Viking words to improve your vocabulary

And here are some other words of Old Norse origin that you can use to spice up your vocabulary if you're learning English . Awkward. You know, several meanings. One of which means to feel ill at ease. Uncomfortable in a situation. For example, they asked me to make a speech, but I felt a bit awkward speaking in public. To haggle this means to negotiate, usually for smaller items, the sort of thing you might do on holiday when you're in the markets . They wanted $500 for the ring, but I managed to haggle them down to 300. Oh, no, no, I just paid you. Burt yeah, this bloke Barnacle won't go to ransack, which means to go through a place in a disorderly and chaotic way. Often used about thieves who break into a property while I was out. Some thieves ransacked my apartment and stole the ring I had bought in the market. Just this means a sudden and strong wind. I was walking down the road when a gust of wind carried away my hat. Muggy, this is another word you might hear on the weather forecast. It means unpleasantly warm and humid. The winters are mild in Tokyo. But the summers are hot and muggy. Thwart. Which means prevent someone from reaching their objective. We wanted to take our group on a world tour last year, but the COVID epidemic thwarted our plans. Blunder, which means a stupid mistake. Leaving the window open was a serious blunder. And that's how the thieves got in and stole my ring. Teem. Which means to be full of or swarming with something. LetThemTalkTV. is teeming with good articles about the English language. Stagger another word with several meanings, and it can also mean a great surprise. He was staggered to find out that it was his wife who had tried to poison him. Snub which means to be ignored and not in a nice way. Despite all my hard work, I was snubbed for a promotion when they gave the job to the boss's nephew. Nigel. Damn Nigel. So we can see that Old Norse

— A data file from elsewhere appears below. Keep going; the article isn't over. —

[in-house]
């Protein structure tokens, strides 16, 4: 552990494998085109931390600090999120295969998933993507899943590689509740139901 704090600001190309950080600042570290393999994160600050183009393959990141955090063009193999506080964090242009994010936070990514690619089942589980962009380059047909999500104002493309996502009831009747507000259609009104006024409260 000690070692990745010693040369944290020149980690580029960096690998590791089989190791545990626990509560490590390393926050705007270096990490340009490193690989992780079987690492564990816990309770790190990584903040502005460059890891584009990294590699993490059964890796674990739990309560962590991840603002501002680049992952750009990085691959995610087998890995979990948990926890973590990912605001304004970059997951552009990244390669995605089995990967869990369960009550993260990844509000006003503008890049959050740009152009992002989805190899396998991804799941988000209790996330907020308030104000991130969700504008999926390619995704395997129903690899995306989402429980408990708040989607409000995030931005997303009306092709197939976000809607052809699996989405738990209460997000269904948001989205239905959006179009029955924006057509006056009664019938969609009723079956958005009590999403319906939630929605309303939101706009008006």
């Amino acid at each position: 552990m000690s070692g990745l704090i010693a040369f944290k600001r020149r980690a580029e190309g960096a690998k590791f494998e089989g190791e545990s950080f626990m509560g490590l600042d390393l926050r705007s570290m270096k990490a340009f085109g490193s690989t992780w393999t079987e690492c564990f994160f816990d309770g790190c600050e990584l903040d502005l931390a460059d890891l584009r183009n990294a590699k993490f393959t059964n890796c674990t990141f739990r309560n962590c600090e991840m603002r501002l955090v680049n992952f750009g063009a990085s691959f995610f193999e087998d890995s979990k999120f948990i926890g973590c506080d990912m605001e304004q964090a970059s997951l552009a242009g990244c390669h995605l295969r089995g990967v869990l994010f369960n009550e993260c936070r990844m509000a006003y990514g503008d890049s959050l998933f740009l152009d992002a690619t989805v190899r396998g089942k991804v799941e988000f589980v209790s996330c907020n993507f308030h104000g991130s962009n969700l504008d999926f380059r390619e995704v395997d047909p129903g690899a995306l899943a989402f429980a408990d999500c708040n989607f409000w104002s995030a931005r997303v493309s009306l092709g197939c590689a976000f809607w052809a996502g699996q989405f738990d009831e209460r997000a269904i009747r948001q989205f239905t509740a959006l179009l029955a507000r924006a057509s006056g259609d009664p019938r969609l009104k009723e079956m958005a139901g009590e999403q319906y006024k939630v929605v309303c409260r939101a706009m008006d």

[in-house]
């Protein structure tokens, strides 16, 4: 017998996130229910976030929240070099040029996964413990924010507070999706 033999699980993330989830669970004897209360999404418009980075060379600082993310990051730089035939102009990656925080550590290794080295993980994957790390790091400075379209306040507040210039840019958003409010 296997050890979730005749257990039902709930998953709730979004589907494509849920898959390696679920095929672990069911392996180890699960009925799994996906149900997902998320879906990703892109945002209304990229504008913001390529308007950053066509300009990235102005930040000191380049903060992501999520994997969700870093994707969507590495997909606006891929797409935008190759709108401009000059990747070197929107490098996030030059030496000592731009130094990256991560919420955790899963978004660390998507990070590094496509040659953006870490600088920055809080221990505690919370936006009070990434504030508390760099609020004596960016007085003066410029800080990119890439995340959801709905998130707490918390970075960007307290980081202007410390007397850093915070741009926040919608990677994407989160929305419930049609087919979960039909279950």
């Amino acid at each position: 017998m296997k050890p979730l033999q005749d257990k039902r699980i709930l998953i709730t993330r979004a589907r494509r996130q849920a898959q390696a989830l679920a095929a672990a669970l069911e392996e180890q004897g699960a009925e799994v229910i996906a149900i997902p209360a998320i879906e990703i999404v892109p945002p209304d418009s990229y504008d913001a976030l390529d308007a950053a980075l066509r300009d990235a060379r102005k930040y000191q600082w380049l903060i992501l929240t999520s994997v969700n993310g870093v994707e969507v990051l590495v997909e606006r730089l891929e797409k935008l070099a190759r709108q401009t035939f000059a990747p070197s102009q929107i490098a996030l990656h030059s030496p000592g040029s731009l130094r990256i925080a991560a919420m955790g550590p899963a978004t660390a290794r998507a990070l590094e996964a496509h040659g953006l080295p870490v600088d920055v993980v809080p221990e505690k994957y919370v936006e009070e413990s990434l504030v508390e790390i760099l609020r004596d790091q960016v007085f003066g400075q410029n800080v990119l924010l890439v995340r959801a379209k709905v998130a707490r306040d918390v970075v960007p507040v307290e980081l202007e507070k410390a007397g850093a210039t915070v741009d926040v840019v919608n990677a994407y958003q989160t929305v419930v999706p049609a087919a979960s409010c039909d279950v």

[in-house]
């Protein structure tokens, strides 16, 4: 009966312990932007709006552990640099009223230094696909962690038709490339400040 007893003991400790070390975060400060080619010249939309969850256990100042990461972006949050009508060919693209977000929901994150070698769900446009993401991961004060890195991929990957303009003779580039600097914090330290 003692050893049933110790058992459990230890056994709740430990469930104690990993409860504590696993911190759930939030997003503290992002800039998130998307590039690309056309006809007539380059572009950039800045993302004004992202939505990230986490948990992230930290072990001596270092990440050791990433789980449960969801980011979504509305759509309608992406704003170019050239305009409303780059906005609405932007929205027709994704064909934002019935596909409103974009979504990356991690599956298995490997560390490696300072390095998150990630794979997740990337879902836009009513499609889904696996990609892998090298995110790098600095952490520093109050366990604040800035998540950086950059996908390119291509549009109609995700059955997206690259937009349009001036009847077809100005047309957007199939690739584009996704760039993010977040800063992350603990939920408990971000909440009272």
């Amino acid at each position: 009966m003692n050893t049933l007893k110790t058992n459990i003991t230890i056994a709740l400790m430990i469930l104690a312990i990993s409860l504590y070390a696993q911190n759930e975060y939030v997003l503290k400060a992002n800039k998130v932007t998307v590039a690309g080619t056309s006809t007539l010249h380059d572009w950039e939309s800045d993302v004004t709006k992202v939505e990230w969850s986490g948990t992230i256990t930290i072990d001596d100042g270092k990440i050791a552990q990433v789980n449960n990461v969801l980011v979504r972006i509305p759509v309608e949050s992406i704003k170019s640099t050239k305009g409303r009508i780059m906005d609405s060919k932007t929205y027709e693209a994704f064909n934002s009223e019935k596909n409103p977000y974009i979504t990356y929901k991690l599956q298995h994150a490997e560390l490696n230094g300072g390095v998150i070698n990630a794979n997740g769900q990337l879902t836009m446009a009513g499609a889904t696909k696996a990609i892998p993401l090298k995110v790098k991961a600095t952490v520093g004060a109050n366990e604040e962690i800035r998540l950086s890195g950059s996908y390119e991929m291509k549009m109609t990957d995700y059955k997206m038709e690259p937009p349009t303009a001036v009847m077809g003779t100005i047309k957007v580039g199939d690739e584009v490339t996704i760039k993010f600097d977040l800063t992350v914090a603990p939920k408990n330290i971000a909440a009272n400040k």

Norn and Nynorn

had a great influence on modern English. But did you know that a descendant of Old Norse Norn continued to be spoken on the British Isles until 1850? Norn was spoken in the far north of Scotland and on the Shetland Islands and the Orkney Islands. They formed part of the Kingdom of Norway until 1470, after which they were pledged to Scotland. Gradually the use of Norn declined. But as I said, the last native speaker died in the Shetland Islands in 1850. Today only a few place names in Shetland and openly have Norn names as well as a few dialect works. There has been an attempt to revive Norn and this language is called Nynorn New Norn, but has so far met with limited success. But who knows if it does. If it is successful, then the Viking tongue could soon be spoken once again in the United Kingdom. And how cool would that be? I hope you enjoy that article. A big shout out to Ina-Marlene Hanssen from Tromso for providing the Norwegian in this article. Have a great day. See you soon. Bye.